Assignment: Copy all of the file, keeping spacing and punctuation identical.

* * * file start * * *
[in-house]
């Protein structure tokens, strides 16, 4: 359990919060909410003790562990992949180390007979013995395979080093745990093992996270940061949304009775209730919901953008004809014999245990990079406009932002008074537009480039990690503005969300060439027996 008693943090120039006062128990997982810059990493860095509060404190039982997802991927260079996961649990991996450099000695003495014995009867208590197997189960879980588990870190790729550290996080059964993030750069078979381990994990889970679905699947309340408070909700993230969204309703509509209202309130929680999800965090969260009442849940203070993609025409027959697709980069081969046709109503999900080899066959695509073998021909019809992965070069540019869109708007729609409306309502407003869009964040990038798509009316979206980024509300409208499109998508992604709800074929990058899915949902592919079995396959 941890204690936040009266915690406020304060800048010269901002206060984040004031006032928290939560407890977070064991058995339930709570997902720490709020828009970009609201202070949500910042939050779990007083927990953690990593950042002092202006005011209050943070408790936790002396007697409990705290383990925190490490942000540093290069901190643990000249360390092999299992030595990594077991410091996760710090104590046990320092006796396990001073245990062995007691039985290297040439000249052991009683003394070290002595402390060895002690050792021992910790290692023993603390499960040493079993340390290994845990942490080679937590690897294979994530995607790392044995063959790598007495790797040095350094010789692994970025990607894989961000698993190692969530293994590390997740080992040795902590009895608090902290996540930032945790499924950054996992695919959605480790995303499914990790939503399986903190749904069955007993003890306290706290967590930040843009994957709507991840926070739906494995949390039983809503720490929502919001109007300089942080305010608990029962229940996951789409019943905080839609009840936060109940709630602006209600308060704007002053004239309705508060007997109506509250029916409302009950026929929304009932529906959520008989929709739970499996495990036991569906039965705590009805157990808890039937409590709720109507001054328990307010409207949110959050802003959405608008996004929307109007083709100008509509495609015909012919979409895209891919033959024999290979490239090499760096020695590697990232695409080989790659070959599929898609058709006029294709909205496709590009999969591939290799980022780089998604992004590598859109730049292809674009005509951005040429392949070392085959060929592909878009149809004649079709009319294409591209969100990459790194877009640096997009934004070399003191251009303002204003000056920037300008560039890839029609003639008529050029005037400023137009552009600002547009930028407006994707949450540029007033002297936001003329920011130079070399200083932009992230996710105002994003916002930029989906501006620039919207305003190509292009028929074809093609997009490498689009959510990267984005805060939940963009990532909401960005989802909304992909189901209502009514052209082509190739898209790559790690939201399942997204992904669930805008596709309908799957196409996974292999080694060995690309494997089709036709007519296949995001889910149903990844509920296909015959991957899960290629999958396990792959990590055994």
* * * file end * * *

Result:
[in-house]
């Protein structure tokens, strides 16, 4: 359990919060909410003790562990992949180390007979013995395979080093745990093992996270940061949304009775209730919901953008004809014999245990990079406009932002008074537009480039990690503005969300060439027996 008693943090120039006062128990997982810059990493860095509060404190039982997802991927260079996961649990991996450099000695003495014995009867208590197997189960879980588990870190790729550290996080059964993030750069078979381990994990889970679905699947309340408070909700993230969204309703509509209202309130929680999800965090969260009442849940203070993609025409027959697709980069081969046709109503999900080899066959695509073998021909019809992965070069540019869109708007729609409306309502407003869009964040990038798509009316979206980024509300409208499109998508992604709800074929990058899915949902592919079995396959 941890204690936040009266915690406020304060800048010269901002206060984040004031006032928290939560407890977070064991058995339930709570997902720490709020828009970009609201202070949500910042939050779990007083927990953690990593950042002092202006005011209050943070408790936790002396007697409990705290383990925190490490942000540093290069901190643990000249360390092999299992030595990594077991410091996760710090104590046990320092006796396990001073245990062995007691039985290297040439000249052991009683003394070290002595402390060895002690050792021992910790290692023993603390499960040493079993340390290994845990942490080679937590690897294979994530995607790392044995063959790598007495790797040095350094010789692994970025990607894989961000698993190692969530293994590390997740080992040795902590009895608090902290996540930032945790499924950054996992695919959605480790995303499914990790939503399986903190749904069955007993003890306290706290967590930040843009994957709507991840926070739906494995949390039983809503720490929502919001109007300089942080305010608990029962229940996951789409019943905080839609009840936060109940709630602006209600308060704007002053004239309705508060007997109506509250029916409302009950026929929304009932529906959520008989929709739970499996495990036991569906039965705590009805157990808890039937409590709720109507001054328990307010409207949110959050802003959405608008996004929307109007083709100008509509495609015909012919979409895209891919033959024999290979490239090499760096020695590697990232695409080989790659070959599929898609058709006029294709909205496709590009999969591939290799980022780089998604992004590598859109730049292809674009005509951005040429392949070392085959060929592909878009149809004649079709009319294409591209969100990459790194877009640096997009934004070399003191251009303002204003000056920037300008560039890839029609003639008529050029005037400023137009552009600002547009930028407006994707949450540029007033002297936001003329920011130079070399200083932009992230996710105002994003916002930029989906501006620039919207305003190509292009028929074809093609997009490498689009959510990267984005805060939940963009990532909401960005989802909304992909189901209502009514052209082509190739898209790559790690939201399942997204992904669930805008596709309908799957196409996974292999080694060995690309494997089709036709007519296949995001889910149903990844509920296909015959991957899960290629999958396990792959990590055994």